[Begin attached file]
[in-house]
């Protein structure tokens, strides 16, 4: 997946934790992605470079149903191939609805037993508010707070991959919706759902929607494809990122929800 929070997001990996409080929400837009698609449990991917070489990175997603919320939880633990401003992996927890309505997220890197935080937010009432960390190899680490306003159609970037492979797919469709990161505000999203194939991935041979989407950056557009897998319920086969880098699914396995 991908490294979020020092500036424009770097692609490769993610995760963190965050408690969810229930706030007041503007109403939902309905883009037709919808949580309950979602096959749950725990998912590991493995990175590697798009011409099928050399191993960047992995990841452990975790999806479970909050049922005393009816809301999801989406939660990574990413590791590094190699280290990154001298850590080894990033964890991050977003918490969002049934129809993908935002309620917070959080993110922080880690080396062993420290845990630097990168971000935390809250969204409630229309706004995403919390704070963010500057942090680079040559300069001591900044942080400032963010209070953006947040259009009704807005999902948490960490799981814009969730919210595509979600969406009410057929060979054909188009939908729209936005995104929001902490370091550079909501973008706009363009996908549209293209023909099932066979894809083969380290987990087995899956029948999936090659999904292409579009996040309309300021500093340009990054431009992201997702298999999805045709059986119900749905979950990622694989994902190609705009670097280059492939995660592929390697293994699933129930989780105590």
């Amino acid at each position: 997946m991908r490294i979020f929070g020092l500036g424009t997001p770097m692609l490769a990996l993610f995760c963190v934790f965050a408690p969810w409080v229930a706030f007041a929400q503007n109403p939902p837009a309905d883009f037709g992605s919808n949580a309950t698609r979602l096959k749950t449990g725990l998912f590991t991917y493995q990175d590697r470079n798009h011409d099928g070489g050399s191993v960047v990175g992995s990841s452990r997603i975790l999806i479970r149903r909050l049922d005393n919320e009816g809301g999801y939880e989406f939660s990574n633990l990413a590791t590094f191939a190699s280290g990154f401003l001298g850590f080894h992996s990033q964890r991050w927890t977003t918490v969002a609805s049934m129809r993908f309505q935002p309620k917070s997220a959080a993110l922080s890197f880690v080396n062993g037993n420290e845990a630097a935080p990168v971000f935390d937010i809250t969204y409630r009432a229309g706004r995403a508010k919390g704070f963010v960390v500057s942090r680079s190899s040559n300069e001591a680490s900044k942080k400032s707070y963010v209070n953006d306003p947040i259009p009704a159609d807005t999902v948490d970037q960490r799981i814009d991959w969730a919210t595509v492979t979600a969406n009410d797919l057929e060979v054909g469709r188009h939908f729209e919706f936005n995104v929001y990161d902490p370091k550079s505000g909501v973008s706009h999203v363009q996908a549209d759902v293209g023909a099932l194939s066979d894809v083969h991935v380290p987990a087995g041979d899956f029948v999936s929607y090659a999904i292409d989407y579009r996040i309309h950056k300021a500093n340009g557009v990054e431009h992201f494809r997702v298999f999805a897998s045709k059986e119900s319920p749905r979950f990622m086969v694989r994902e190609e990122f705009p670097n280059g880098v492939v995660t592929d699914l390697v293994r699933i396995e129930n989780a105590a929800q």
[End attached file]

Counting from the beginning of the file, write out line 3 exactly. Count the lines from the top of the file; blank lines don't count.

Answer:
């Amino acid at each position: 997946m991908r490294i979020f929070g020092l500036g424009t997001p770097m692609l490769a990996l993610f995760c963190v934790f965050a408690p969810w409080v229930a706030f007041a929400q503007n109403p939902p837009a309905d883009f037709g992605s919808n949580a309950t698609r979602l096959k749950t449990g725990l998912f590991t991917y493995q990175d590697r470079n798009h011409d099928g070489g050399s191993v960047v990175g992995s990841s452990r997603i975790l999806i479970r149903r909050l049922d005393n919320e009816g809301g999801y939880e989406f939660s990574n633990l990413a590791t590094f191939a190699s280290g990154f401003l001298g850590f080894h992996s990033q964890r991050w927890t977003t918490v969002a609805s049934m129809r993908f309505q935002p309620k917070s997220a959080a993110l922080s890197f880690v080396n062993g037993n420290e845990a630097a935080p990168v971000f935390d937010i809250t969204y409630r009432a229309g706004r995403a508010k919390g704070f963010v960390v500057s942090r680079s190899s040559n300069e001591a680490s900044k942080k400032s707070y963010v209070n953006d306003p947040i259009p009704a159609d807005t999902v948490d970037q960490r799981i814009d991959w969730a919210t595509v492979t979600a969406n009410d797919l057929e060979v054909g469709r188009h939908f729209e919706f936005n995104v929001y990161d902490p370091k550079s505000g909501v973008s706009h999203v363009q996908a549209d759902v293209g023909a099932l194939s066979d894809v083969h991935v380290p987990a087995g041979d899956f029948v999936s929607y090659a999904i292409d989407y579009r996040i309309h950056k300021a500093n340009g557009v990054e431009h992201f494809r997702v298999f999805a897998s045709k059986e119900s319920p749905r979950f990622m086969v694989r994902e190609e990122f705009p670097n280059g880098v492939v995660t592929d699914l390697v293994r699933i396995e129930n989780a105590a929800q």